Another thanks to CF Europe for the help with this week’s interview!
Lisbon, Portugal, 4-year-old girl living with cystic fibrosis (interview completed by parent)
- About how many people in your country have cystic fibrosis?
In Portugal, there are currently around 400 people with CF.
- Do people in your country know what CF is?
I believe that the majority of people doesn’t know the disease.
- When were you diagnosed? Why were you tested?
Our daughter was diagnosed at 1 month of age through neonatal screening.
- Were you encouraged to be open about your CF? Do your friends and family know that you have CF?
We are open about the disease and we don’t see any reason to keep it a secret. It’s part of our life. It helps to have people around us that know what to do and to support us when needed. We are very proactive on raising awareness.
- Does your insurance/healthcare cover costs? Does it fully cover all medications and treatments available to patients with CF? Does government provide your healthcare or is insurance offer privately?
All the available medications are fully covered by the healthcare system.
- Do you have access to drug studies/trials? Do you have access to new medications?
We don´t have access to new medications, such as CFTR modulators. It is a major concern for the Portuguese CF community. We don´t have that much access to clinical trials and we are hoping we can be a recruitment site more often in the future.
- Who is on your CF care team? (Doctors, nurses, etc.)
Doctors, nurses and nutritionists. Unfortunately, we don´t have any follow up by physiotherapists in our CF center – an obvious gap in the care of patients.
- How far away is your CF clinic? Is there a difference between adult/child clinic/care for CF?
We live minutes away from our CF center. There are 5 CF centers in Portugal and every patient should be a couple of hours away from any center. Even patients living in the Portuguese islands have some follow up at the local hospital and they are a 2 hour flight from mainland centers if needed.
- How often do you go to the doctor (non-emergency)? Is it easy to get an appointment? What do you do in case of emergency?
We have regular appointments every two months. It´s easy to get an extra appointment if needed and there´s always someone from the staff available and easy to reach. In case of emergency, we go to the ER and we contact someone from the center at the same time.
- If you need IV antibiotics, can you do them at home or do you need to stay in the hospital?
Fortunately, we haven’t had any need for hospitalization so far so this is not something I´m familiar with. I believe that most patients do their IV antibiotics at the hospital. However, there has been a growing effort to amplify the domestic care and treatment in the country and, probably, the adult patients must have increased access to this option of treatment already.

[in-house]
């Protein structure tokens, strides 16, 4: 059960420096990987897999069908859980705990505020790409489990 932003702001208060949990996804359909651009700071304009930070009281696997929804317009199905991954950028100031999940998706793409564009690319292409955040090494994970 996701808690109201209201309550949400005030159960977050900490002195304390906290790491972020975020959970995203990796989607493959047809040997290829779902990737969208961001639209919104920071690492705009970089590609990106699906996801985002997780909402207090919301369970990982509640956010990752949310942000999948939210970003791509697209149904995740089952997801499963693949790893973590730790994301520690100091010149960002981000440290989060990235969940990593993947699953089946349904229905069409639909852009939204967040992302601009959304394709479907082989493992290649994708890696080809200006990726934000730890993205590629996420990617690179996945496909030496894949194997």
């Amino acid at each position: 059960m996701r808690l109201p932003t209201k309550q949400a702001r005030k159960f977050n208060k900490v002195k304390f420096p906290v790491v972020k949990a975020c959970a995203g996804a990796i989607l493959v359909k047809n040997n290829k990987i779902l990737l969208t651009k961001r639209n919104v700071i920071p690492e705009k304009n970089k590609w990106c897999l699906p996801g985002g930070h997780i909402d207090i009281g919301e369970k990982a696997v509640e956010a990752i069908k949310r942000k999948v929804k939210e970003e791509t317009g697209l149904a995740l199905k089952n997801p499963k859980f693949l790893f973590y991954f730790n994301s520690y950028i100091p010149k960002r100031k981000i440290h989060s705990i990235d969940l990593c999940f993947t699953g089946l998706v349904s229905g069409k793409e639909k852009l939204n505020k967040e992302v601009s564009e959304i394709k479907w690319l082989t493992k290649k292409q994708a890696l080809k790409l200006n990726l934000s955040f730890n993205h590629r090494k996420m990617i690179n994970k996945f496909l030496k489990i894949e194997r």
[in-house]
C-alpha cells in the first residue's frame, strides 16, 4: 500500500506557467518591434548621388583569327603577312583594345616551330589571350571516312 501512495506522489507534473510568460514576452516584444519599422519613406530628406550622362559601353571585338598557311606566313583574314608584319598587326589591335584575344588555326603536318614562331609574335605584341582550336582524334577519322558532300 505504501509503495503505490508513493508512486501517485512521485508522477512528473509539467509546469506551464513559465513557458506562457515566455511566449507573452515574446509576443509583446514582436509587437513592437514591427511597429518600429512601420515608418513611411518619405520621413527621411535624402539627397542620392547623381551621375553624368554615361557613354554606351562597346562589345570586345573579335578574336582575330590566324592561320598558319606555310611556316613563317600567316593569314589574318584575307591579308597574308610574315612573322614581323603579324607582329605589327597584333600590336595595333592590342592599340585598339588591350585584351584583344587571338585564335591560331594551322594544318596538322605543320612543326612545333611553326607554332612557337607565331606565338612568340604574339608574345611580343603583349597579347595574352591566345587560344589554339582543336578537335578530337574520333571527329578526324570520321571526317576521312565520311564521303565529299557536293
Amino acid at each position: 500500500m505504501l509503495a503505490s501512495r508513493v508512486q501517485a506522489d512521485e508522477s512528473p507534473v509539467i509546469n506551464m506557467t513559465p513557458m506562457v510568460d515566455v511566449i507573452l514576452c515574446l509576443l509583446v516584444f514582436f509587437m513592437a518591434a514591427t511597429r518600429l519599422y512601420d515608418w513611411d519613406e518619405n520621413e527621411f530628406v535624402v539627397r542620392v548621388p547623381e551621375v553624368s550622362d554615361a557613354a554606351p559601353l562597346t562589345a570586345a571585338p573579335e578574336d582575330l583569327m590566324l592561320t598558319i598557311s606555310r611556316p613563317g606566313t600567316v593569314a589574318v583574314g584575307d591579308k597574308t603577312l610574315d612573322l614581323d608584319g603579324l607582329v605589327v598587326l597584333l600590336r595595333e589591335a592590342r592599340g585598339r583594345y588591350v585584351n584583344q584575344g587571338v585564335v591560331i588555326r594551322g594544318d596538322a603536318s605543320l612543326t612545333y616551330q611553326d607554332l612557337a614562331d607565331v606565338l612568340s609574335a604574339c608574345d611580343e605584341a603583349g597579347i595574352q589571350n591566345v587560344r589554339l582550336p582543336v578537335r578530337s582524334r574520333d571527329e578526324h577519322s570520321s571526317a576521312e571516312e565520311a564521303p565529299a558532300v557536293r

- Is the Vest a typical treatment option? What other treatments are common in your area? Which are not?
The vest is not a typical treatment in Portugal. There is a greater focus on physiotherapy and exercise for mucus clearance.
- Are you encouraged to exercise? Specific?
Yes. It is a recurrent topic in every physiotherapy workshop our Patient Association promotes (trampoline, surfing, swimming, running, yoga and every posture-enhancing exercise).
- What CF specific medications/therapies have been developed in your country? Does your country promote new drugs?
To my knowledge, there hasn´t been any specific CF medication developed in our country. We are an active organoid investigation site though.
- What role does nutrition play in your CF care? Do you have a feeding tube? Do you have CFRD (diabetes)?
Nutrition is extremely important in our care and we have a regular appointment with the nutritionist every 2 months. Our kid does not have a feeding tube and hasn´t developed CFRD yet.
- What do you wish could be better about your nation’s care for CF patients?
At the top of our priorities, the access to CFTR modulators and other innovative therapies! And, of course, a regular and effective follow up by a specialized physiotherapist in our CF center. Some centers do have this follow up. Not ours, despite our complaints.
- What do you know about CF Lung Transplants?
I would say that they are lifesaving for many patients as the disease progresses and that many patients have benefited from them. I hope that they will be less of a reality in the upcoming years for most of the patients, as they have access to the new therapies.
- Did you go to college/university or advance your education elsewhere (Or plan to go to college/university)? Were you encouraged?
Our daughter is still very young, but she has been in school since she was 3 years old and our team encouraged us to do so.
- What is the National CF Foundation (if there is one)? Does this Foundation (if there is one) provide assistance in every day life and education? (example: scholarships, transplant aid, educational materials, etc.)
There are 2 CF associations in our country. Both provide aid when needed. The association from Lisbon, the one I know best, has a physiotherapy program for every pediatric patient that needs it, especially if they don´t have access to this care at their CF center. A schooling program for hospitalized kids has also been implemented and there´s a yearly conference and workshop development for literacy purposes and discussion of relevant topics. Both associations are important advocates for the access to medicines and raising awareness at a national and international level.
- Is there anything else you would like to add? Is there anything specific or unique about CF care in your country compared to the rest of the world that you know of?
Just to thank [you for] the opportunity to share our experience and congratulate the work done by the CF Around the World [series] on sharing stories and practices and growing the CF community together.